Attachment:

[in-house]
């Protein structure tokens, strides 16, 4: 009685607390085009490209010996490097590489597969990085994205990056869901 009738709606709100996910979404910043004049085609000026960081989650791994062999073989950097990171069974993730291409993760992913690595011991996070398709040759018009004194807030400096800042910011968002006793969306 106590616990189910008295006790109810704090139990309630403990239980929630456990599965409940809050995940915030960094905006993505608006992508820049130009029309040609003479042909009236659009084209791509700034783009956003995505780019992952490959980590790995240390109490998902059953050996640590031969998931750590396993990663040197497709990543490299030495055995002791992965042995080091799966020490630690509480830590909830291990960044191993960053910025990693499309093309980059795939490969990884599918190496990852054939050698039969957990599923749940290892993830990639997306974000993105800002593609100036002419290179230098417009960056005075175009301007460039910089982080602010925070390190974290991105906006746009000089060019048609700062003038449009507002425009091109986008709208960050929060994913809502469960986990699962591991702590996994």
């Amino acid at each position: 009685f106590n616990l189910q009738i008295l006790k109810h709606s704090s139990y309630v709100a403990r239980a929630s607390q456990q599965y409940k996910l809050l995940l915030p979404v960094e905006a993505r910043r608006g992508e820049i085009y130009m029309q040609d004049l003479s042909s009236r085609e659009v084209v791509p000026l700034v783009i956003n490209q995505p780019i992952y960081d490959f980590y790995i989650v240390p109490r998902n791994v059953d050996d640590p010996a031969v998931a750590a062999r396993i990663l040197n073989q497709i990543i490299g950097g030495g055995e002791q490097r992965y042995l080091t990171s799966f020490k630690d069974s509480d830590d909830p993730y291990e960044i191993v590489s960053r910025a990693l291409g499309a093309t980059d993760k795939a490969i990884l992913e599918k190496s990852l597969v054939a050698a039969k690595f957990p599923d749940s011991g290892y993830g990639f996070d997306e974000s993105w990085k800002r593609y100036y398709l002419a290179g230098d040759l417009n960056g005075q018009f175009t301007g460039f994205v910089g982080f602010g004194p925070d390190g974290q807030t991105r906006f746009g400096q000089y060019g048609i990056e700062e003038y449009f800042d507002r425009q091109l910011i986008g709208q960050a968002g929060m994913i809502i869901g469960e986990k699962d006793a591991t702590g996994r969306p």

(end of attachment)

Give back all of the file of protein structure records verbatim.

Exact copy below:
[in-house]
């Protein structure tokens, strides 16, 4: 009685607390085009490209010996490097590489597969990085994205990056869901 009738709606709100996910979404910043004049085609000026960081989650791994062999073989950097990171069974993730291409993760992913690595011991996070398709040759018009004194807030400096800042910011968002006793969306 106590616990189910008295006790109810704090139990309630403990239980929630456990599965409940809050995940915030960094905006993505608006992508820049130009029309040609003479042909009236659009084209791509700034783009956003995505780019992952490959980590790995240390109490998902059953050996640590031969998931750590396993990663040197497709990543490299030495055995002791992965042995080091799966020490630690509480830590909830291990960044191993960053910025990693499309093309980059795939490969990884599918190496990852054939050698039969957990599923749940290892993830990639997306974000993105800002593609100036002419290179230098417009960056005075175009301007460039910089982080602010925070390190974290991105906006746009000089060019048609700062003038449009507002425009091109986008709208960050929060994913809502469960986990699962591991702590996994």
């Amino acid at each position: 009685f106590n616990l189910q009738i008295l006790k109810h709606s704090s139990y309630v709100a403990r239980a929630s607390q456990q599965y409940k996910l809050l995940l915030p979404v960094e905006a993505r910043r608006g992508e820049i085009y130009m029309q040609d004049l003479s042909s009236r085609e659009v084209v791509p000026l700034v783009i956003n490209q995505p780019i992952y960081d490959f980590y790995i989650v240390p109490r998902n791994v059953d050996d640590p010996a031969v998931a750590a062999r396993i990663l040197n073989q497709i990543i490299g950097g030495g055995e002791q490097r992965y042995l080091t990171s799966f020490k630690d069974s509480d830590d909830p993730y291990e960044i191993v590489s960053r910025a990693l291409g499309a093309t980059d993760k795939a490969i990884l992913e599918k190496s990852l597969v054939a050698a039969k690595f957990p599923d749940s011991g290892y993830g990639f996070d997306e974000s993105w990085k800002r593609y100036y398709l002419a290179g230098d040759l417009n960056g005075q018009f175009t301007g460039f994205v910089g982080f602010g004194p925070d390190g974290q807030t991105r906006f746009g400096q000089y060019g048609i990056e700062e003038y449009f800042d507002r425009q091109l910011i986008g709208q960050a968002g929060m994913i809502i869901g469960e986990k699962d006793a591991t702590g996994r969306p």